Most living organisms use soft, muscle-based systems to move. Octopuses and spiders don’t need heavy motors or metal gearboxes to swivel their bodies and walk from one place to another.
“Even if it may have an exoskeleton, like insects, or an endoskeleton, like us, we’ve got components in us that are soft,” says Jonathan Rossiter, a professor of robotics at the University of Bristol in the UK. “And yet, all robots at the moment are hard. If you can make future robots completely soft, or at least, exploit some of these soft features, then you can make them smaller, simpler, more compatible with the environment.”
Flying micro-robots tend to have an indirect connection between the power system and the wings, segmented by components like motors, gears, elastics, or some kind of lever mechanism. But that’s not really the way wings connect in insects and birds.
Take bees, for example. They’ve evolved such that there’s “almost direct coupling between the muscles that drive it and the wings, which means you haven’t got any of the extraneous stuff between them,” says Rossiter. Insects, in general, “basically connect their muscles inside their bodies to the end of their wings. And then they can pull and let go over and over incredibly fast, and incredibly efficiently.”
This is where a new system called LAZA flies into the picture—that stands for liquid-amplified zipping actuators. This system can be directly joined to a flying appendage.
LAZA was designed by engineer Tim Helps, who developed the system in his research at the University of Bristol. At the core of the project is a new type of artificial muscle that can move a robot’s wings. “I’m a muscle person. I like to make artificial muscles,” says Helps. “The bit I’m most proud of is producing something that has more power for the same weight than an insect or mammal’s equivalent piece of muscle.”
It’s currently used to power a set of plastic-paneled wings. The prototype, detailed in Science Robotics this week, looks like a golden snitch from Harry Potter. It’s not autonomous, and it’s hardly a robot. Currently, the creation is a body without a brain. The “muscle” is held in a temporary rectangular frame that’s lightly suspended by an offshoot of thin wires.
“What we’ve got is wings flying across the lab. And wings on their own are not like an animal or a robot,” says Rossiter. “That’s why the guide wire is there, so the wings don’t just dive to the ground.”
In laboratory trials, it can just generate forward thrust up to 5.73 millinewtons on 243 milliwatts of electrical power at speeds up to 0.71 meters per second (that’s just 1.5 mph).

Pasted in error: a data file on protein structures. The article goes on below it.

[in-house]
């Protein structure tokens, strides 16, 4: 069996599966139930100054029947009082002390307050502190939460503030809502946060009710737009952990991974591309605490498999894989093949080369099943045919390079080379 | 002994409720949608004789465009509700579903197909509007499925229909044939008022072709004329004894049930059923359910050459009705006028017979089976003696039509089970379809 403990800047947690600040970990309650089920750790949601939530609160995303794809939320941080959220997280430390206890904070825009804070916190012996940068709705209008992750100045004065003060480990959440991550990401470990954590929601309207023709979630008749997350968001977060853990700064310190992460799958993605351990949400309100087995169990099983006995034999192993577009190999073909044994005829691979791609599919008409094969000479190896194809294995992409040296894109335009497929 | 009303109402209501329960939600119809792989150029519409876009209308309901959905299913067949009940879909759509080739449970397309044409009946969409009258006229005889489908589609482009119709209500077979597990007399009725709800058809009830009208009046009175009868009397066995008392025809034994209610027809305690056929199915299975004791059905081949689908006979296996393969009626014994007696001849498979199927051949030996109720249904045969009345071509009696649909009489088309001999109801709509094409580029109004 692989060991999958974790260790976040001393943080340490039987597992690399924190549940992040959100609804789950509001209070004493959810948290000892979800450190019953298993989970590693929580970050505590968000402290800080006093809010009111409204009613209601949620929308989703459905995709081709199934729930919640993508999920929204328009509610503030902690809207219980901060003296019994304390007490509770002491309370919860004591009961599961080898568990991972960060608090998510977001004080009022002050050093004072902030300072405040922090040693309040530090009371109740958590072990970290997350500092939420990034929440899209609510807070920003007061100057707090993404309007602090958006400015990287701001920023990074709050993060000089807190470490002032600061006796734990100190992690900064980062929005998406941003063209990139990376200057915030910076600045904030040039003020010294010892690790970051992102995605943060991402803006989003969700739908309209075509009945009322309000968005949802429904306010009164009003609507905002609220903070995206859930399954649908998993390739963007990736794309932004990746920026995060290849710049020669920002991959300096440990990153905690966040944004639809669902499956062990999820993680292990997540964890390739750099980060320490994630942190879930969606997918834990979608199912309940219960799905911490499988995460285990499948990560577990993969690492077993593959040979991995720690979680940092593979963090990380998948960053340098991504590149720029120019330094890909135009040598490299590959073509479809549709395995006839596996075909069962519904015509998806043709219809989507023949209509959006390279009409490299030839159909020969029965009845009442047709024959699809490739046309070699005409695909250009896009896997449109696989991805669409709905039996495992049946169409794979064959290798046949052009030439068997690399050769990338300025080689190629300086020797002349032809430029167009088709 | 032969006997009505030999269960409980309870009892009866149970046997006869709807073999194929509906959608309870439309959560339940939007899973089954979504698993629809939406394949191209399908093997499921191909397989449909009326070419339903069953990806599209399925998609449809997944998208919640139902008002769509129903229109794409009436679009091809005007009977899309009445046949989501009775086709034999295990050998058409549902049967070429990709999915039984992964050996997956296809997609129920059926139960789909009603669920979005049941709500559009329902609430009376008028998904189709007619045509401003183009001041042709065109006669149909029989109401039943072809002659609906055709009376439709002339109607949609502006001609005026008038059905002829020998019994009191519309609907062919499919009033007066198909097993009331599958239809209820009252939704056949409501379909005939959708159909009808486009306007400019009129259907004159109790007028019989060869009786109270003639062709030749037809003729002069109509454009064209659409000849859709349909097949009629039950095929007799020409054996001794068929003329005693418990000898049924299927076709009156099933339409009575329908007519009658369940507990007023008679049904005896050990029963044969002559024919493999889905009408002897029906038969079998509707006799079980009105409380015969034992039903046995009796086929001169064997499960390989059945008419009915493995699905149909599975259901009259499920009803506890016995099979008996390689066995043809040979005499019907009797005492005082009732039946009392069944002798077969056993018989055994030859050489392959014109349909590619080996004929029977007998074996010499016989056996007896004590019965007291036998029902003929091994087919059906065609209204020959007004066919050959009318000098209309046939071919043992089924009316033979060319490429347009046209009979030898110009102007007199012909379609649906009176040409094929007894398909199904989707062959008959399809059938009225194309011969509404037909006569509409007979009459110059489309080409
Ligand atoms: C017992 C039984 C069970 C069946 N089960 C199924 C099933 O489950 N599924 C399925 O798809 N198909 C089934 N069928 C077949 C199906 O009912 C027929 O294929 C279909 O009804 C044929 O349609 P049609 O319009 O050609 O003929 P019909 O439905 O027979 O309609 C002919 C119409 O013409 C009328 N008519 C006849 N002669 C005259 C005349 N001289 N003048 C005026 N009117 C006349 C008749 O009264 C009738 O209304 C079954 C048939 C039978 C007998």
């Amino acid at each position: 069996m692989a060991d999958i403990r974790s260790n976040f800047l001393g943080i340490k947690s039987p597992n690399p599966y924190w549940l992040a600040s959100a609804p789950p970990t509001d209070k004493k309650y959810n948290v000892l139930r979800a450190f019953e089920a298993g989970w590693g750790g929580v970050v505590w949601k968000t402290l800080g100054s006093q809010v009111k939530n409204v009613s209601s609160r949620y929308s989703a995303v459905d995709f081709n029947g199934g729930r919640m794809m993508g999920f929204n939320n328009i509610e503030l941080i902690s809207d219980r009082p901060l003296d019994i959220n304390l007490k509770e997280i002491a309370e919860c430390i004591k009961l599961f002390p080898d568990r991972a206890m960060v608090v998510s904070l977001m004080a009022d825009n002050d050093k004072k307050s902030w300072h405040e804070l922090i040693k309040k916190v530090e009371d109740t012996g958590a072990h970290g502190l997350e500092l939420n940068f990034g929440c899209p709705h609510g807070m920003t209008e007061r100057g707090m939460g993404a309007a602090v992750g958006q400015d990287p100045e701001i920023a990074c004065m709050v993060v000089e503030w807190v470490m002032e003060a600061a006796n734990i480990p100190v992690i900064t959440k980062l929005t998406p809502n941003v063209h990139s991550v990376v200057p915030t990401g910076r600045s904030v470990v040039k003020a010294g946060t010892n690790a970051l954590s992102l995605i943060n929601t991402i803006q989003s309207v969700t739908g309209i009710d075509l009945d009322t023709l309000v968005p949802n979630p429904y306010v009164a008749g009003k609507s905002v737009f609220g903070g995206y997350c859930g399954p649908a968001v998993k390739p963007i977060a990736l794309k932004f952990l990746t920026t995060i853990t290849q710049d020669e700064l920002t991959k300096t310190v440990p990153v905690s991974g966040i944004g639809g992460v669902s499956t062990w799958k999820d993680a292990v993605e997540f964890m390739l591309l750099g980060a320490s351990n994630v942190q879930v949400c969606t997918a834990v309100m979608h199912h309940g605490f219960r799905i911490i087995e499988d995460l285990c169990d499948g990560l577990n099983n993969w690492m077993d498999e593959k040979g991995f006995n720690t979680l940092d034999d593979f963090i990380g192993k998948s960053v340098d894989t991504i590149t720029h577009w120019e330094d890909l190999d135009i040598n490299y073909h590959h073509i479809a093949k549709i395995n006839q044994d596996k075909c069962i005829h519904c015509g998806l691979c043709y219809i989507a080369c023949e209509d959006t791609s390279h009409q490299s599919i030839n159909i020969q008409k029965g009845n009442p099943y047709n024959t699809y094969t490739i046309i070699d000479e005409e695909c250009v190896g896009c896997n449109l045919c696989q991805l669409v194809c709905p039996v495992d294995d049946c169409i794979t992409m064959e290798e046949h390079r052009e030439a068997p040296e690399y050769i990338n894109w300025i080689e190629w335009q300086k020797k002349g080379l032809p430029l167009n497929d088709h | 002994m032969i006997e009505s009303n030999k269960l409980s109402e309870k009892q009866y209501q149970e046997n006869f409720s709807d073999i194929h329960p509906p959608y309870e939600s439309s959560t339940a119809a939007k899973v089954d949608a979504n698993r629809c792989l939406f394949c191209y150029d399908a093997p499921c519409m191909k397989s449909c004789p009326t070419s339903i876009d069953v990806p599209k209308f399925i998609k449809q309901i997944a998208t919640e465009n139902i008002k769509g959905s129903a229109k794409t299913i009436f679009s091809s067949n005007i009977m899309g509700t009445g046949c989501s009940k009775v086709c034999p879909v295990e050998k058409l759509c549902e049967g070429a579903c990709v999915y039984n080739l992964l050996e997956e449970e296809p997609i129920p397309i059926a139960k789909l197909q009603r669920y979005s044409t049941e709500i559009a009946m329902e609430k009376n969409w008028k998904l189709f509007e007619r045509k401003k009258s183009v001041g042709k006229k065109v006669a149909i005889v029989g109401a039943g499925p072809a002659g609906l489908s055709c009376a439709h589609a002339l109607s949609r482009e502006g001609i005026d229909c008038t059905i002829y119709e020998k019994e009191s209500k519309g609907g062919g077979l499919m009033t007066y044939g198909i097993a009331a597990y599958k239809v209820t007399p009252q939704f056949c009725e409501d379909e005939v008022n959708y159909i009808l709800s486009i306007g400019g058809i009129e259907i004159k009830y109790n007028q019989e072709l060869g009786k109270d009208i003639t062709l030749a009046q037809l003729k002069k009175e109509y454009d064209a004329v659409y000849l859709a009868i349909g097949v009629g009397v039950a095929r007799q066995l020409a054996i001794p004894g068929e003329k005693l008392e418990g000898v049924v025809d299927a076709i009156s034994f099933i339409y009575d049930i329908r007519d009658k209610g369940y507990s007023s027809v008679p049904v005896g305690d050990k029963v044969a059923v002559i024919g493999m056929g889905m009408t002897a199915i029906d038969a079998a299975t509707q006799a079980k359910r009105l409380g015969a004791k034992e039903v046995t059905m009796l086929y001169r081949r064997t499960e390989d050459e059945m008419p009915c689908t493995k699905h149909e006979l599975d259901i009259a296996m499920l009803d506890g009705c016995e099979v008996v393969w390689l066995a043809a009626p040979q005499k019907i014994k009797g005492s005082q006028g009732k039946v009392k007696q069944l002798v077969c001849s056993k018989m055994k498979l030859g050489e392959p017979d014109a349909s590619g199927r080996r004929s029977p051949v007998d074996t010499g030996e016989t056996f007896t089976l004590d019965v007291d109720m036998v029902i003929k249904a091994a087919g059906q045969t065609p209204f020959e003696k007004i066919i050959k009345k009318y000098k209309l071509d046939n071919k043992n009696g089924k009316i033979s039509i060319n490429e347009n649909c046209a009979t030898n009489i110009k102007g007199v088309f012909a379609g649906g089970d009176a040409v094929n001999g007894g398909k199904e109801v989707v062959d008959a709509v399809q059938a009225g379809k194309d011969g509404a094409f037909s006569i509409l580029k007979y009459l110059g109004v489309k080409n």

It’s powered by electrostatics rather than electromagnetism (which uses a high current to generate a magnetic field), and it builds off previous research that Helps and Rossiter did on electro-origami robots.
Electrostatics systems use the attraction of opposite charges and a physics property called Coulomb forces to create movement. The wing material is sandwiched between two electrode plates that come together at the hinge. Charging and discharging the electrodes will allow the wing to flip flap between the two sides.
“One of the reasons the LAZA system works better than previous electrostatic actuators is because at this zipping point here, where the highest force is generated, we have a tiny bit of oil in there,” says Rossiter. “This bit of oil increases the forces, it increases the electric field density,” and that’s because it’s a good insulator, and it allows the system to run for a million cycles without degrading in performance.
Because the speed at which the wings flap at and how far they’re flapping can be tweaked, the team believes that this type of motion generator can better orient itself in space than a traditional motor system.
The controls for the actuator are not completed yet. The prototype robot has its power off-board. “The drive system is there, but the rest of the robot isn’t. What we want to do is take these wings and put them onto a slightly more sophisticated body, then take them out into the environment,” says Rossiter.
But first, they have to decide on how small or large they want to make the robot. Size will influence the designs of the wings and the body. The present wing design, with a wingspan of 150mm, is modeled after a firefly. These wings tilt as they go up and down.
With electrostatics, if the system was shrunk down, it would have more relative strength, which means that it would be able to lift more body weight. But it could be challenging to miniaturize everything.
“When it’s smaller, it can definitely be more insect-like because they’ve got particular bodies with particular balances and a center of mass that fits nicely with it,” Rossiter explains. If the robot was bigger, “then you probably wouldn’t make it as an insect design, you’d probably make it more of a small bird design.”